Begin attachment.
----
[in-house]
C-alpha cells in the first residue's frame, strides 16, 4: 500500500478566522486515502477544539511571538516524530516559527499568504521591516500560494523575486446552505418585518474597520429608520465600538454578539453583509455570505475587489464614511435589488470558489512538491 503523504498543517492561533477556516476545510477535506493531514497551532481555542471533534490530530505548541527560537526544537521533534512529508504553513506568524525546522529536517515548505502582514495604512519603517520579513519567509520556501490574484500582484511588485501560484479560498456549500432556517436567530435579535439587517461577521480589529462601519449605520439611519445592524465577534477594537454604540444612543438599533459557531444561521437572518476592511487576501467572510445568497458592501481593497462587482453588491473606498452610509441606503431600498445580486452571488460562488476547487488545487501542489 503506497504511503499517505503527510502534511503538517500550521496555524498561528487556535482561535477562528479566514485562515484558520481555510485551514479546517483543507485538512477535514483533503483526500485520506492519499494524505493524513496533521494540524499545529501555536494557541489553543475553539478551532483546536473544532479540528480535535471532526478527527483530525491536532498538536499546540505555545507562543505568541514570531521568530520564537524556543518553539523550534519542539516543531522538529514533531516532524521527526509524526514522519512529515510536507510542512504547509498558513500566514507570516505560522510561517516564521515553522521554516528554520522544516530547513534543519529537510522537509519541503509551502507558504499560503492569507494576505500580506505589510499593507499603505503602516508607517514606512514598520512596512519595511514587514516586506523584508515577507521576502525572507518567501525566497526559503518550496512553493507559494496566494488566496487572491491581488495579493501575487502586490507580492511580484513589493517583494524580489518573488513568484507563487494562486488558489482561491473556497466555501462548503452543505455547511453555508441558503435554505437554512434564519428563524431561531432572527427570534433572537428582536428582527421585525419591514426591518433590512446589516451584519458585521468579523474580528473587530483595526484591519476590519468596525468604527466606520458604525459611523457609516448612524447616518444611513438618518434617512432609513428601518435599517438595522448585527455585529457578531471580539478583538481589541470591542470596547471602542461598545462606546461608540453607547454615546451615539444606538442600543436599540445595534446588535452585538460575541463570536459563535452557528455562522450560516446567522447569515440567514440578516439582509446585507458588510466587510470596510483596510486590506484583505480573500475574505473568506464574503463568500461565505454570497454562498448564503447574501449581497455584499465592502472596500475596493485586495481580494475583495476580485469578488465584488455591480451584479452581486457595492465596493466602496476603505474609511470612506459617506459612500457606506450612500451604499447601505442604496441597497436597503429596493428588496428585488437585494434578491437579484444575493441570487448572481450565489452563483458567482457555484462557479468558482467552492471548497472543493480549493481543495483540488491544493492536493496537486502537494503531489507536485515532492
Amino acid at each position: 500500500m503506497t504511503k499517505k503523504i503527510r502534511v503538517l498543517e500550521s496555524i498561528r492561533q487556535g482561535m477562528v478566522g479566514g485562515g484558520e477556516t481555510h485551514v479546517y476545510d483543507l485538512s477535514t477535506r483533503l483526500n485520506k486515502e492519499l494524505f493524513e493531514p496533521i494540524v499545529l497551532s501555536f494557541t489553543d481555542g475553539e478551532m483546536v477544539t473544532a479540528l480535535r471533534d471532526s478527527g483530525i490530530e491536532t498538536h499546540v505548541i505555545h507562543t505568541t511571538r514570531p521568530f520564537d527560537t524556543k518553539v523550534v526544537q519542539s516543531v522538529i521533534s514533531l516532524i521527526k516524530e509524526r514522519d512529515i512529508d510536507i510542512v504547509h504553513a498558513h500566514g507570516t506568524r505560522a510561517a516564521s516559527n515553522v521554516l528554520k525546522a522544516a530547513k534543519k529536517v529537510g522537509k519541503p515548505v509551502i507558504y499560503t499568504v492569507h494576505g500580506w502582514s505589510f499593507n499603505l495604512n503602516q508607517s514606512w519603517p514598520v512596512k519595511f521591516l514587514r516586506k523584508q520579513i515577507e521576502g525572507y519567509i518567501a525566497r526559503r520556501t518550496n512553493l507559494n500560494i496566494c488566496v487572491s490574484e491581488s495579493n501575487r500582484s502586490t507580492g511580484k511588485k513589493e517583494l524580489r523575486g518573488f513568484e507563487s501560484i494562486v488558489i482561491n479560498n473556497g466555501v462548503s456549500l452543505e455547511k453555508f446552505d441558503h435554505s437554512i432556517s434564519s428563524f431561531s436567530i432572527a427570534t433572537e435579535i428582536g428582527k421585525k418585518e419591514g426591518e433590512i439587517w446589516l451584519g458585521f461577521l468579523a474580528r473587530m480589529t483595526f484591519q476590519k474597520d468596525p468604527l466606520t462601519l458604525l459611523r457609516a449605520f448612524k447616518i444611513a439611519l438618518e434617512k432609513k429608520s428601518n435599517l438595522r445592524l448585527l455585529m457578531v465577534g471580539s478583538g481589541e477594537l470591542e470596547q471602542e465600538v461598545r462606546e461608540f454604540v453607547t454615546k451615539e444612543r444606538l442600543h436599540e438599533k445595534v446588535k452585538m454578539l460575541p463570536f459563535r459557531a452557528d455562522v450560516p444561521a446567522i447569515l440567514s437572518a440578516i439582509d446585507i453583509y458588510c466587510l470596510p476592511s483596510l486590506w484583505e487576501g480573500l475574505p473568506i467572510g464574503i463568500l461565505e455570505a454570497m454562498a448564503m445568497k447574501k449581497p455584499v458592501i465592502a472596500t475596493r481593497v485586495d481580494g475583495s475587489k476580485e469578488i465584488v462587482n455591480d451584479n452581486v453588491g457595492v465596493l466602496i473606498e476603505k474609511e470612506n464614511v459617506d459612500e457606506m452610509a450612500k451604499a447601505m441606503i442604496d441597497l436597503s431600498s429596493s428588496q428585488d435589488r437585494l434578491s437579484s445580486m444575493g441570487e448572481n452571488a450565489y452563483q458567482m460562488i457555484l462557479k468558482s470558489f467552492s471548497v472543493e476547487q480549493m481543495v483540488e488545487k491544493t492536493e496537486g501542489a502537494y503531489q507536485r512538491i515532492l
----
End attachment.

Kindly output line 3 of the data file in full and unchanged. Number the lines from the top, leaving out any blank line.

Amino acid at each position: 500500500m503506497t504511503k499517505k503523504i503527510r502534511v503538517l498543517e500550521s496555524i498561528r492561533q487556535g482561535m477562528v478566522g479566514g485562515g484558520e477556516t481555510h485551514v479546517y476545510d483543507l485538512s477535514t477535506r483533503l483526500n485520506k486515502e492519499l494524505f493524513e493531514p496533521i494540524v499545529l497551532s501555536f494557541t489553543d481555542g475553539e478551532m483546536v477544539t473544532a479540528l480535535r471533534d471532526s478527527g483530525i490530530e491536532t498538536h499546540v505548541i505555545h507562543t505568541t511571538r514570531p521568530f520564537d527560537t524556543k518553539v523550534v526544537q519542539s516543531v522538529i521533534s514533531l516532524i521527526k516524530e509524526r514522519d512529515i512529508d510536507i510542512v504547509h504553513a498558513h500566514g507570516t506568524r505560522a510561517a516564521s516559527n515553522v521554516l528554520k525546522a522544516a530547513k534543519k529536517v529537510g522537509k519541503p515548505v509551502i507558504y499560503t499568504v492569507h494576505g500580506w502582514s505589510f499593507n499603505l495604512n503602516q508607517s514606512w519603517p514598520v512596512k519595511f521591516l514587514r516586506k523584508q520579513i515577507e521576502g525572507y519567509i518567501a525566497r526559503r520556501t518550496n512553493l507559494n500560494i496566494c488566496v487572491s490574484e491581488s495579493n501575487r500582484s502586490t507580492g511580484k511588485k513589493e517583494l524580489r523575486g518573488f513568484e507563487s501560484i494562486v488558489i482561491n479560498n473556497g466555501v462548503s456549500l452543505e455547511k453555508f446552505d441558503h435554505s437554512i432556517s434564519s428563524f431561531s436567530i432572527a427570534t433572537e435579535i428582536g428582527k421585525k418585518e419591514g426591518e433590512i439587517w446589516l451584519g458585521f461577521l468579523a474580528r473587530m480589529t483595526f484591519q476590519k474597520d468596525p468604527l466606520t462601519l458604525l459611523r457609516a449605520f448612524k447616518i444611513a439611519l438618518e434617512k432609513k429608520s428601518n435599517l438595522r445592524l448585527l455585529m457578531v465577534g471580539s478583538g481589541e477594537l470591542e470596547q471602542e465600538v461598545r462606546e461608540f454604540v453607547t454615546k451615539e444612543r444606538l442600543h436599540e438599533k445595534v446588535k452585538m454578539l460575541p463570536f459563535r459557531a452557528d455562522v450560516p444561521a446567522i447569515l440567514s437572518a440578516i439582509d446585507i453583509y458588510c466587510l470596510p476592511s483596510l486590506w484583505e487576501g480573500l475574505p473568506i467572510g464574503i463568500l461565505e455570505a454570497m454562498a448564503m445568497k447574501k449581497p455584499v458592501i465592502a472596500t475596493r481593497v485586495d481580494g475583495s475587489k476580485e469578488i465584488v462587482n455591480d451584479n452581486v453588491g457595492v465596493l466602496i473606498e476603505k474609511e470612506n464614511v459617506d459612500e457606506m452610509a450612500k451604499a447601505m441606503i442604496d441597497l436597503s431600498s429596493s428588496q428585488d435589488r437585494l434578491s437579484s445580486m444575493g441570487e448572481n452571488a450565489y452563483q458567482m460562488i457555484l462557479k468558482s470558489f467552492s471548497v472543493e476547487q480549493m481543495v483540488e488545487k491544493t492536493e496537486g501542489a502537494y503531489q507536485r512538491i515532492l